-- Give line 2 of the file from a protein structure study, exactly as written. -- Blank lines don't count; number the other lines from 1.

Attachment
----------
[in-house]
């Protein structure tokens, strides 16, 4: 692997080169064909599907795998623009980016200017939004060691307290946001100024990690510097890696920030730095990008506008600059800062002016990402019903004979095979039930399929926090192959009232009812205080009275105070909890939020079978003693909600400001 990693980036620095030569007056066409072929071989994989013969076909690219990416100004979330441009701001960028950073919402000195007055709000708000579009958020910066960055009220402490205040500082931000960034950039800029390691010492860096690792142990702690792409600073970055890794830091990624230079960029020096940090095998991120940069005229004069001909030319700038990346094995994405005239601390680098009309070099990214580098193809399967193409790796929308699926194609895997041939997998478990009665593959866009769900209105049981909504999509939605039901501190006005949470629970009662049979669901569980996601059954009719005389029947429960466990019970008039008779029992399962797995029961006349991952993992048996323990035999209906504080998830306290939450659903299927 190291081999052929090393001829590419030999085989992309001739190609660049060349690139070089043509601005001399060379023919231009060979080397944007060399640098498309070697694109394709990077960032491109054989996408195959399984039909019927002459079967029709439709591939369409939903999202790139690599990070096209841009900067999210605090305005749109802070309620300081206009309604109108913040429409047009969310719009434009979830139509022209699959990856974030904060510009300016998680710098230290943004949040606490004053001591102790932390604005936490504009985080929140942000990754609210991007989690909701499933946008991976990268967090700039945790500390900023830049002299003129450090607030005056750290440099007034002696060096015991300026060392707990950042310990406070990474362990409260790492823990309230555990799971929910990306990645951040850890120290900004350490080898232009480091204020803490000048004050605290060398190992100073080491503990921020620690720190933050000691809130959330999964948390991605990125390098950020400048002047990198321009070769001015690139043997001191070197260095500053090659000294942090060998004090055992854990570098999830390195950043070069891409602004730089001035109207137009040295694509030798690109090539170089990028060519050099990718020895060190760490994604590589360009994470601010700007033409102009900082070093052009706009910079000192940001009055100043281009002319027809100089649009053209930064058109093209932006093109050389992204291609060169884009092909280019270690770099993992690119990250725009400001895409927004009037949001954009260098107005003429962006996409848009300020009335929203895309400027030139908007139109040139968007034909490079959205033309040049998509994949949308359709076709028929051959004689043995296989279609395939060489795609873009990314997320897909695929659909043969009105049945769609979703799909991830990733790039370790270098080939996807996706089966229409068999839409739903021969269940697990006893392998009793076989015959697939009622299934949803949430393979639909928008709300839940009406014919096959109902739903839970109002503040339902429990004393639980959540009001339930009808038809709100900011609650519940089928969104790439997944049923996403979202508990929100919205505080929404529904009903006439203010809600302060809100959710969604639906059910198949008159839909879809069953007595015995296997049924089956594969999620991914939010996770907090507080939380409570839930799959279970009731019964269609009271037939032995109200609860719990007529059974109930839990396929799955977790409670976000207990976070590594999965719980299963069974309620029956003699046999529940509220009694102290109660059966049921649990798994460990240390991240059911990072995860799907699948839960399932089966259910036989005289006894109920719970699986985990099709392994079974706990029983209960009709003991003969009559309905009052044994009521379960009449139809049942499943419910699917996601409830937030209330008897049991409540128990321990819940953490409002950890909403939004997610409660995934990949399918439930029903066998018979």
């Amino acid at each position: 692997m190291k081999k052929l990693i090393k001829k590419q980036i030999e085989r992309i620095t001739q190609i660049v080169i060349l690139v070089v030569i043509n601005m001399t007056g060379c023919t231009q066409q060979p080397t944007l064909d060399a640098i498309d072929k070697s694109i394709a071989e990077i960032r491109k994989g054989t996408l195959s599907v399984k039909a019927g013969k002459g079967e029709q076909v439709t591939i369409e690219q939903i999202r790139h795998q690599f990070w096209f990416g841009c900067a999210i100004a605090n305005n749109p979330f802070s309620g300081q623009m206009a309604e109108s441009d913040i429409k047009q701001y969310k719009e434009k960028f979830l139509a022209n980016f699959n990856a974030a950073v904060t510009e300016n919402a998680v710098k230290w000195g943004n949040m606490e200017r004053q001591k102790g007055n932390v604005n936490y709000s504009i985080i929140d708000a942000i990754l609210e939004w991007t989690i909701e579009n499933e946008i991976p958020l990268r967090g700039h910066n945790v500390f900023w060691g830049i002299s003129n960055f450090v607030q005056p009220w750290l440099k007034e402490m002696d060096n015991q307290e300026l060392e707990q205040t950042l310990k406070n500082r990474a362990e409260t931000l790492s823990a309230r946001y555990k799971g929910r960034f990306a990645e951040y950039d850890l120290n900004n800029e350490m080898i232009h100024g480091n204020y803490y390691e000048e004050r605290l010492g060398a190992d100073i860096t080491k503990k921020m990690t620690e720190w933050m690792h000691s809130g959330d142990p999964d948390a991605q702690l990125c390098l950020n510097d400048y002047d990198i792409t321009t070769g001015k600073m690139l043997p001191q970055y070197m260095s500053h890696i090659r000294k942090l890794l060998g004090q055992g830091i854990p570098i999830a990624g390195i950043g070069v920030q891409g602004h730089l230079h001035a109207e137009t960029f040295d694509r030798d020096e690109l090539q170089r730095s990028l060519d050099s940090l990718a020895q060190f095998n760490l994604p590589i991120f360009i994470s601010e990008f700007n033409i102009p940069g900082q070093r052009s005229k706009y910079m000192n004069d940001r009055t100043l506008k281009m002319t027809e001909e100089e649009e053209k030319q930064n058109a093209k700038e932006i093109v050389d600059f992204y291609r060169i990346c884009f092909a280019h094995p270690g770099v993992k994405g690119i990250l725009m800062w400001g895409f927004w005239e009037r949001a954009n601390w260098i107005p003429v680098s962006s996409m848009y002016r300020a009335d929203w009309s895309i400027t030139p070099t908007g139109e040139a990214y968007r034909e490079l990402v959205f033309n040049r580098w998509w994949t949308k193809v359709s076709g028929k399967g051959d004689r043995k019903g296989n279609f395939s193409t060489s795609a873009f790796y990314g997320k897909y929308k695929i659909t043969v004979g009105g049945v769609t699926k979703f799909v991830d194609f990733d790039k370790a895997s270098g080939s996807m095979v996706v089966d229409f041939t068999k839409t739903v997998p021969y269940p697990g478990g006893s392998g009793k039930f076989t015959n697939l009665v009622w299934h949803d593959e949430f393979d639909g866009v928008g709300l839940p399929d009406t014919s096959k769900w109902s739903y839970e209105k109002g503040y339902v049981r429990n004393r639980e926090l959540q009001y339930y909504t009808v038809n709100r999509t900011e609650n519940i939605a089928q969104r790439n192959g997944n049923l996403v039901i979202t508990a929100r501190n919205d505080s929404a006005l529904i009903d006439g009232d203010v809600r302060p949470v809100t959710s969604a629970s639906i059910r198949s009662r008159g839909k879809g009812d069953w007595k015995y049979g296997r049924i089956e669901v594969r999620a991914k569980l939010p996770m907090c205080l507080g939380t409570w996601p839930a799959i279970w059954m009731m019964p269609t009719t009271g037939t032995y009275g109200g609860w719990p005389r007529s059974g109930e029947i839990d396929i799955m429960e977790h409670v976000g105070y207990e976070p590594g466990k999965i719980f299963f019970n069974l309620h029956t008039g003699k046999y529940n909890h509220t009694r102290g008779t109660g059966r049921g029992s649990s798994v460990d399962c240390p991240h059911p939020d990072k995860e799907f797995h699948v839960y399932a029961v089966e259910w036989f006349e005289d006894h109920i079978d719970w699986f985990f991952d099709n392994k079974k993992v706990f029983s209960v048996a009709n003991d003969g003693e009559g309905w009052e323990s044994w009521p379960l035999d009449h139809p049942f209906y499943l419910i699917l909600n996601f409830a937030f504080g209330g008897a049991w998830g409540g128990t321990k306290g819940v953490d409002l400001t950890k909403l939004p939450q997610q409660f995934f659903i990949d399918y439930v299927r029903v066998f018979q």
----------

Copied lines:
């Protein structure tokens, strides 16, 4: 692997080169064909599907795998623009980016200017939004060691307290946001100024990690510097890696920030730095990008506008600059800062002016990402019903004979095979039930399929926090192959009232009812205080009275105070909890939020079978003693909600400001 990693980036620095030569007056066409072929071989994989013969076909690219990416100004979330441009701001960028950073919402000195007055709000708000579009958020910066960055009220402490205040500082931000960034950039800029390691010492860096690792142990702690792409600073970055890794830091990624230079960029020096940090095998991120940069005229004069001909030319700038990346094995994405005239601390680098009309070099990214580098193809399967193409790796929308699926194609895997041939997998478990009665593959866009769900209105049981909504999509939605039901501190006005949470629970009662049979669901569980996601059954009719005389029947429960466990019970008039008779029992399962797995029961006349991952993992048996323990035999209906504080998830306290939450659903299927 190291081999052929090393001829590419030999085989992309001739190609660049060349690139070089043509601005001399060379023919231009060979080397944007060399640098498309070697694109394709990077960032491109054989996408195959399984039909019927002459079967029709439709591939369409939903999202790139690599990070096209841009900067999210605090305005749109802070309620300081206009309604109108913040429409047009969310719009434009979830139509022209699959990856974030904060510009300016998680710098230290943004949040606490004053001591102790932390604005936490504009985080929140942000990754609210991007989690909701499933946008991976990268967090700039945790500390900023830049002299003129450090607030005056750290440099007034002696060096015991300026060392707990950042310990406070990474362990409260790492823990309230555990799971929910990306990645951040850890120290900004350490080898232009480091204020803490000048004050605290060398190992100073080491503990921020620690720190933050000691809130959330999964948390991605990125390098950020400048002047990198321009070769001015690139043997001191070197260095500053090659000294942090060998004090055992854990570098999830390195950043070069891409602004730089001035109207137009040295694509030798690109090539170089990028060519050099990718020895060190760490994604590589360009994470601010700007033409102009900082070093052009706009910079000192940001009055100043281009002319027809100089649009053209930064058109093209932006093109050389992204291609060169884009092909280019270690770099993992690119990250725009400001895409927004009037949001954009260098107005003429962006996409848009300020009335929203895309400027030139908007139109040139968007034909490079959205033309040049998509994949949308359709076709028929051959004689043995296989279609395939060489795609873009990314997320897909695929659909043969009105049945769609979703799909991830990733790039370790270098080939996807996706089966229409068999839409739903021969269940697990006893392998009793076989015959697939009622299934949803949430393979639909928008709300839940009406014919096959109902739903839970109002503040339902429990004393639980959540009001339930009808038809709100900011609650519940089928969104790439997944049923996403979202508990929100919205505080929404529904009903006439203010809600302060809100959710969604639906059910198949008159839909879809069953007595015995296997049924089956594969999620991914939010996770907090507080939380409570839930799959279970009731019964269609009271037939032995109200609860719990007529059974109930839990396929799955977790409670976000207990976070590594999965719980299963069974309620029956003699046999529940509220009694102290109660059966049921649990798994460990240390991240059911990072995860799907699948839960399932089966259910036989005289006894109920719970699986985990099709392994079974706990029983209960009709003991003969009559309905009052044994009521379960009449139809049942499943419910699917996601409830937030209330008897049991409540128990321990819940953490409002950890909403939004997610409660995934990949399918439930029903066998018979």